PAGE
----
The Week

Leading article

Flights of fancy | 27 October 2016

An extra runway for Heathrow was first proposed by a Labour government — not Gordon Brown’s, or Tony Blair’s, but Clement Attlee’s in 1949. The revived scheme, announced in 2003, has taken 13 years to win government approval. Even now it’s unclear whether it will ever be built, given the legal, practical and political obstacles.

Portrait of the week

Portrait of the week | 27 October 2016

Home The government approved the proposal in Sir Howard Davies’s report for the building of an extra 3,800-yard runway at Heathrow airport, two miles north of the existing two, opening perhaps in 2025, at an estimated cost of £17.6 billion. Chris Grayling, the Transport Secretary, called the decision ‘truly momentous’, but Boris Johnson, the Foreign


Diary – 27 October 2016

I have never met Donald Trump, but I knew his parents. A fact that makes me feel about 100 years old. Which was actually nearer the age Fred and Mary Anne Trump were when, as a teenager, I made my first trip to New York. I remember riding backwards in their limousine on the way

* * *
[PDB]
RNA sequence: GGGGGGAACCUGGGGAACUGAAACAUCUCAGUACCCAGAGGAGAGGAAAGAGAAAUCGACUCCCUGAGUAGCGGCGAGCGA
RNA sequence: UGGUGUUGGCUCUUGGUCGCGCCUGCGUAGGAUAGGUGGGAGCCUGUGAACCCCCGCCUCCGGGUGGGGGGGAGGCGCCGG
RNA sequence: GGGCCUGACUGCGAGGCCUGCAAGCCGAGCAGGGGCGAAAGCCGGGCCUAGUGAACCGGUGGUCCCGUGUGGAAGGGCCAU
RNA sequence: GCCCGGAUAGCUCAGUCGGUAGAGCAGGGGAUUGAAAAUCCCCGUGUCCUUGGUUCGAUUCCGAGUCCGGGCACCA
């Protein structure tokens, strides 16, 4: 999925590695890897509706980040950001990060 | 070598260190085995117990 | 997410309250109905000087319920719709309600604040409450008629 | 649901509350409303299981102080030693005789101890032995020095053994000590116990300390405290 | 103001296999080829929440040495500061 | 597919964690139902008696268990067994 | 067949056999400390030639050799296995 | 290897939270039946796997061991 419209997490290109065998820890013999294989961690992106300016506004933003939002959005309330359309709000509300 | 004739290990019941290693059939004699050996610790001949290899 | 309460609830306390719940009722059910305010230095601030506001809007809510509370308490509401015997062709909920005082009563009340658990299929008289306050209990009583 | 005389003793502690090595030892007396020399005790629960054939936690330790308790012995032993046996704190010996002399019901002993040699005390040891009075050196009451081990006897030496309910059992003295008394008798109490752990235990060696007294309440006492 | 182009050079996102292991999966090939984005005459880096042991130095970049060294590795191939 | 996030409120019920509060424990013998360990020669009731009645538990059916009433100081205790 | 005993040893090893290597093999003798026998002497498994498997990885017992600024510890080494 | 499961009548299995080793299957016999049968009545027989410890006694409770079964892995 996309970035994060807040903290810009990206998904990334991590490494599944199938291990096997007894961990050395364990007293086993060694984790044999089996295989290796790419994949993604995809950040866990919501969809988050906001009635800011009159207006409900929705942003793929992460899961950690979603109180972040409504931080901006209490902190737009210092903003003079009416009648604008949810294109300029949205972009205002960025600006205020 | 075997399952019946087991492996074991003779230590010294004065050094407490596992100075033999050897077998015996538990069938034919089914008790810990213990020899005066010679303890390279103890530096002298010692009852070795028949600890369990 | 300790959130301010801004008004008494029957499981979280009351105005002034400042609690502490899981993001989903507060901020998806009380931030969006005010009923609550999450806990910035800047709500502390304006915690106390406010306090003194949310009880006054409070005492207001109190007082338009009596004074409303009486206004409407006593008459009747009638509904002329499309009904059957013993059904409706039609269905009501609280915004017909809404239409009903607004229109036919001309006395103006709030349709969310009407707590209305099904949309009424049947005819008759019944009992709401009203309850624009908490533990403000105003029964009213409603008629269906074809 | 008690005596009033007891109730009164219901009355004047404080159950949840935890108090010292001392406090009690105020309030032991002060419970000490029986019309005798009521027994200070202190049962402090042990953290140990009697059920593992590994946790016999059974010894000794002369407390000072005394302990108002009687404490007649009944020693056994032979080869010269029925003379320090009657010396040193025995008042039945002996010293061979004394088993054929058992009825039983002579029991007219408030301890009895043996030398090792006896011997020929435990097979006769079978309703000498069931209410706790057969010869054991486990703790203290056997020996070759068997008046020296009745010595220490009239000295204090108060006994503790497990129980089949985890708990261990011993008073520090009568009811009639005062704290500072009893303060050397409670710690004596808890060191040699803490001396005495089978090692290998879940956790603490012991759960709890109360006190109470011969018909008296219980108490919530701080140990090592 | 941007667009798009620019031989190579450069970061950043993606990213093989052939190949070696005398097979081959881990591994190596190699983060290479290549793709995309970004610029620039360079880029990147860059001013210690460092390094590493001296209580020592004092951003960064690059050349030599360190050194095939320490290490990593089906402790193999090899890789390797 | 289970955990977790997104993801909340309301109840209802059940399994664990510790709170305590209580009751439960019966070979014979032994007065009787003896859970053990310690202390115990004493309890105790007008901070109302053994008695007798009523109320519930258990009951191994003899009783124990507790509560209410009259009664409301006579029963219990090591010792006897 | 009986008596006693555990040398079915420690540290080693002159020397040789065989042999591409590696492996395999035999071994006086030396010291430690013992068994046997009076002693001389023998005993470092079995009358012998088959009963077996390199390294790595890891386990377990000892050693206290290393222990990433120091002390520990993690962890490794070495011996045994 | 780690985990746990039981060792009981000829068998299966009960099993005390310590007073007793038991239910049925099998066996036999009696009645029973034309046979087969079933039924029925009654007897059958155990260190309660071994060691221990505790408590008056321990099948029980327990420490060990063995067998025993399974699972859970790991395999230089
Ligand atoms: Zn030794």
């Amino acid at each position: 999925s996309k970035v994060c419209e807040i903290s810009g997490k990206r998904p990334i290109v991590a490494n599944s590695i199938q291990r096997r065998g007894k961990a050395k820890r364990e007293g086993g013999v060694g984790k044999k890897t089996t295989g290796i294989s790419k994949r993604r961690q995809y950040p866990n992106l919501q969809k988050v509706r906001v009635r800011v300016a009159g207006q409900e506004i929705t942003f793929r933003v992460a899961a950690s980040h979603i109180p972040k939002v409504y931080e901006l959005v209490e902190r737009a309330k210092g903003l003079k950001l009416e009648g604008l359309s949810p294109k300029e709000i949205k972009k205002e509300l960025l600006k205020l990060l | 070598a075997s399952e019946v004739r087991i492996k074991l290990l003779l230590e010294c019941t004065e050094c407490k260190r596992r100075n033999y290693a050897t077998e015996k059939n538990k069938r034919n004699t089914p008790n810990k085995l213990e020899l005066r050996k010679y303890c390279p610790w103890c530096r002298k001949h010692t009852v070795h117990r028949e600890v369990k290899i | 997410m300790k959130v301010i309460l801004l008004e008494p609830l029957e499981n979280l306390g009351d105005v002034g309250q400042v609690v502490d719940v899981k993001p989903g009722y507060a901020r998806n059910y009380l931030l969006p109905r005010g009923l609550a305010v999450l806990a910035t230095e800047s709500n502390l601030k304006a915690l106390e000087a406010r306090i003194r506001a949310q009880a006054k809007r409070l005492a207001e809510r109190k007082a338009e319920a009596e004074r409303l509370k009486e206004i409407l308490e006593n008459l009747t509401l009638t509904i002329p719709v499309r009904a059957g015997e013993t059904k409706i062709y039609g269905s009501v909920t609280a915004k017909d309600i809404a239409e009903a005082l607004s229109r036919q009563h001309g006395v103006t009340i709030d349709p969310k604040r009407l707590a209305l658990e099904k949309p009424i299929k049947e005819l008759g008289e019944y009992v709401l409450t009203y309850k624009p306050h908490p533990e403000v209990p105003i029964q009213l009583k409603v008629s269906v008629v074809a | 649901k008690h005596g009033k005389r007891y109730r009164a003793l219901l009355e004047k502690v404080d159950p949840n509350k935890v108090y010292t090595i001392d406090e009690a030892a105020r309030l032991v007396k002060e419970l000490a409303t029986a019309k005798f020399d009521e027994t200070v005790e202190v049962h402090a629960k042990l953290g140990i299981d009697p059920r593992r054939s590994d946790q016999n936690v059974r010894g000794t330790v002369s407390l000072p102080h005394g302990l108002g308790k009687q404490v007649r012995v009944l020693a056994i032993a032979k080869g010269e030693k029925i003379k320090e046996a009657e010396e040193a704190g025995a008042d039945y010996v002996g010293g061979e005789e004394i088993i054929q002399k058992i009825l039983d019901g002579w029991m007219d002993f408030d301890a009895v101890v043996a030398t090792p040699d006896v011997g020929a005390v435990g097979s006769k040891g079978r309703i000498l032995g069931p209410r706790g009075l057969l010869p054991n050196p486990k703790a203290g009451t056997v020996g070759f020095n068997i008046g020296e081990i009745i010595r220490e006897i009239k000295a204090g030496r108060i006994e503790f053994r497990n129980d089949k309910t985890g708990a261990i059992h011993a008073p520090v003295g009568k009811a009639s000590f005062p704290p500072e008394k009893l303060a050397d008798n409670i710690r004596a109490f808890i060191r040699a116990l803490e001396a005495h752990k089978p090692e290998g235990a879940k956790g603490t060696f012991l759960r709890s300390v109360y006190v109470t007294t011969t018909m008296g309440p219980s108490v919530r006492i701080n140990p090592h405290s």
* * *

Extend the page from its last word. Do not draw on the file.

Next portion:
Ancient and modern

Corbyn and the Old Oligarch

With the Labour party reduced to a cult in honour of the vain and incompetent Jeremy Corbyn, the Tory party is currently ruling the roost. Perhaps the Old Oligarch, a fifth-century BC Athenian hostile to democracy — we do not know his real name — can help out. The Old Oligarch’s fascinating pamphlet took the


Barometer | 27 October 2016

Folio society A new collection of Shakespeare’s work credits Christopher Marlowe as co-author of the three Henry VI plays. Some other candidates claimed to have written Shakespeare plays: FRANCIS BACON (1561-1626). His poems are said to share a similar structure. But lacks motive to use Shakespeare as a pen name. WILLIAM STANLEY, 6th EARL OF

From the archives

A deadly silence | 27 October 2016

From ‘Secrecy and disease’, The Spectator, 28 October 1916: The war might have damned us, as Germany planned, but it will end in saving us. Afterwards we shall be a more highly organised nation than we once thought necessary or desirable, and we shall see all things rather differently, but we shall be much stronger.


Letters | 27 October 2016

Bear baiting Sir: I couldn’t agree more with Rod Liddle’s exposé of western politico-militaristic hypocrisy (‘Stop the sabre-rattling’, 22 October). We’ve already poked the Russian bear way too hard — unnecessarily so. What Rod could have also highlighted was that Nato has spread so far eastwards that it’s a blessed surprise the next world war hasn’t